While $15.90 doesn’t seem like a whole bunch on the surface, it’s important to note that this is weekly savings you can easily achieve without have to change much. Over the course of the entire year, that could save your family $826.80. If you took this money and invested it at 7% a year, you would have approximately $84 thousand at the end of the period.
How is this achieved? By simply switching out a national brand with a store brand on eight items you purchase on a weekly basis at the grocery store. You don’t even have to sacrifice quality. As you sample different private label items, you’ll eventually learn which ones you like and which ones you don’t. Once you know that, you just make it a habit to buy the ones you like on a regular basis and you’re on your way to financial freedom!
I was always someone who judged private label brands because I felt national brands provided better quality and I had more of a connection with them. That may have been the case a while back, but private label brands have increased exponentially in quality the last couple of decades, and they can be a great way to build up your wealth. Someone once told me, an investor is constantly evaluating decisions and constantly focusing on making themselves better. This is one of those examples where a little thought can go a long way.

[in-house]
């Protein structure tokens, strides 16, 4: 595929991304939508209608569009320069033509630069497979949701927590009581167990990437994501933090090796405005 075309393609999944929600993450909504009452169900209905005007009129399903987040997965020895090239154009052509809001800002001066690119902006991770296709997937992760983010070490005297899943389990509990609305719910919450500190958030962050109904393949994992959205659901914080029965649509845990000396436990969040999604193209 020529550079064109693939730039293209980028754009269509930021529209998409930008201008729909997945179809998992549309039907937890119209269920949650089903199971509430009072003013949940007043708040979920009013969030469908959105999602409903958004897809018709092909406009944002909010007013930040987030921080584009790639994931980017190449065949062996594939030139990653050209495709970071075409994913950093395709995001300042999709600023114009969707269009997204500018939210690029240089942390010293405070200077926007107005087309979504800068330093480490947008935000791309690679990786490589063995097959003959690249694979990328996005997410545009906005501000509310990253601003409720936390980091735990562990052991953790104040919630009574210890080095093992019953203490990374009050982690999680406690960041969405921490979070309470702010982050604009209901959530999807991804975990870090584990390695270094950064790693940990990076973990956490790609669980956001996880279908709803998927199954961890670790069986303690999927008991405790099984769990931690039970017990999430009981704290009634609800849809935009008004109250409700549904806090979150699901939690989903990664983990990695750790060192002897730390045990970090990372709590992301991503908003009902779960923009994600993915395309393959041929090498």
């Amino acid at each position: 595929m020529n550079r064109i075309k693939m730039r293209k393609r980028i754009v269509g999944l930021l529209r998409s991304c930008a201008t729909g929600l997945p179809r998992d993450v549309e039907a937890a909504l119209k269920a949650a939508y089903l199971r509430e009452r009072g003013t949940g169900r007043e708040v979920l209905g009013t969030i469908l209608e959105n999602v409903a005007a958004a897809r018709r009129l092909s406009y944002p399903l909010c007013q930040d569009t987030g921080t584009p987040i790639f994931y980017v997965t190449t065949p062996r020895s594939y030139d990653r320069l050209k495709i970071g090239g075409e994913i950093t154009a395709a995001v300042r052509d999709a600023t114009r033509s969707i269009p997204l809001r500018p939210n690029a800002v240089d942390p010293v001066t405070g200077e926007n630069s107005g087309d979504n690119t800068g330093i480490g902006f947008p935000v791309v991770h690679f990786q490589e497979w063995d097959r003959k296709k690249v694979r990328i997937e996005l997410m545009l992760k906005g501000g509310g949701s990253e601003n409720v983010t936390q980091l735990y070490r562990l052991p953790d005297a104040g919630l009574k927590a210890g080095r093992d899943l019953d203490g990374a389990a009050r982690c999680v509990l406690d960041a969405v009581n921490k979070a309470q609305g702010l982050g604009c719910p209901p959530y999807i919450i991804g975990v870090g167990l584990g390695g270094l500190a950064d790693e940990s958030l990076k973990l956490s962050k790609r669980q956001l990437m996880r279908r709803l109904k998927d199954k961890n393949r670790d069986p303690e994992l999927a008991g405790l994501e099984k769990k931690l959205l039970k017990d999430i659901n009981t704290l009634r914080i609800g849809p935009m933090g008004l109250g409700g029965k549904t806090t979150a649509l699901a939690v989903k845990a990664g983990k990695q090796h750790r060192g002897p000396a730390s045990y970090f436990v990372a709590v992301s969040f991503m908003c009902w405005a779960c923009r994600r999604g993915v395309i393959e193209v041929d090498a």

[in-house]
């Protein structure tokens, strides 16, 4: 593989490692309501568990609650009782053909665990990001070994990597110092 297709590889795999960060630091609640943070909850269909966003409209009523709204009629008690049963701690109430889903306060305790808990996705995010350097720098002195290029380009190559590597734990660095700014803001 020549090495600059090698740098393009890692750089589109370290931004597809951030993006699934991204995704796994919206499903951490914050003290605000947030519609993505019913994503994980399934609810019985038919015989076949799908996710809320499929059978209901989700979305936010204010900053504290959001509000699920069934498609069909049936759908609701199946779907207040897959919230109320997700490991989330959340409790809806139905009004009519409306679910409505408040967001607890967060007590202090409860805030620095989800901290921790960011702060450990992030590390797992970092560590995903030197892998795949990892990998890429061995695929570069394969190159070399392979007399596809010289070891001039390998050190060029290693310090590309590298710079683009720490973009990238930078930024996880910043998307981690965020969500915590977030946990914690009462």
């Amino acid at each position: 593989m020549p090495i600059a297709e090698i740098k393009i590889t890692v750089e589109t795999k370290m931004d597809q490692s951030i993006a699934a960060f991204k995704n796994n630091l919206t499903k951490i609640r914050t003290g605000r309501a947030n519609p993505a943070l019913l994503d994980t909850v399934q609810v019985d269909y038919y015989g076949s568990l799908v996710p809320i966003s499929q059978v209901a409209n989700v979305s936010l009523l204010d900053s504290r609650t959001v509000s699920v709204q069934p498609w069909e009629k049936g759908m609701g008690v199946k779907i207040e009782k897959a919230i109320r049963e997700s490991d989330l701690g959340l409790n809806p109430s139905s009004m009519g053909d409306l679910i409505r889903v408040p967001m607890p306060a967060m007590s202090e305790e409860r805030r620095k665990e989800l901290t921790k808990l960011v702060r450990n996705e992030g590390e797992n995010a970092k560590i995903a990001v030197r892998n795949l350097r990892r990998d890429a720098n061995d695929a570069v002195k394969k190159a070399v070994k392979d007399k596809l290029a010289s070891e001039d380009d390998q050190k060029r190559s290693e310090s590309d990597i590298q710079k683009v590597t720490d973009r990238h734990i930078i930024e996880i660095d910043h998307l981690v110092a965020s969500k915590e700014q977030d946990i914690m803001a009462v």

When I evaluate purchase decisions, my metric is always “value”.
Personally, I define value as the price paid vs the benefit received. Sometimes this benefit is quantifiable (i.e., a larger quantity of a product) and sometimes the benefit is intangible (i.e., I prefer the taste or a preference on brand/label).
I like to think of the overall value proposition sitting somewhere on this two-by-two matrix:
There are four quadrants of the matrix which I’ve numbered 1-4. Quadrant 1 is High Quality, Low Price. This is where I aim to spend my money. Quadrant 2 is High Quality, High Price. These items are acceptable if the quality or enjoyment is high enough to justify the price tag. Quadrant 3 is Low Quality, Low Price. These are the types of items you’d likely see at the Dollar Tree or similar retail outlet. These can be really efficient purchases if what you’re buying is somewhat disposable. Quadrant 4 is Low Quality, High Price. I try incredibly hard to avoid this type of purchase.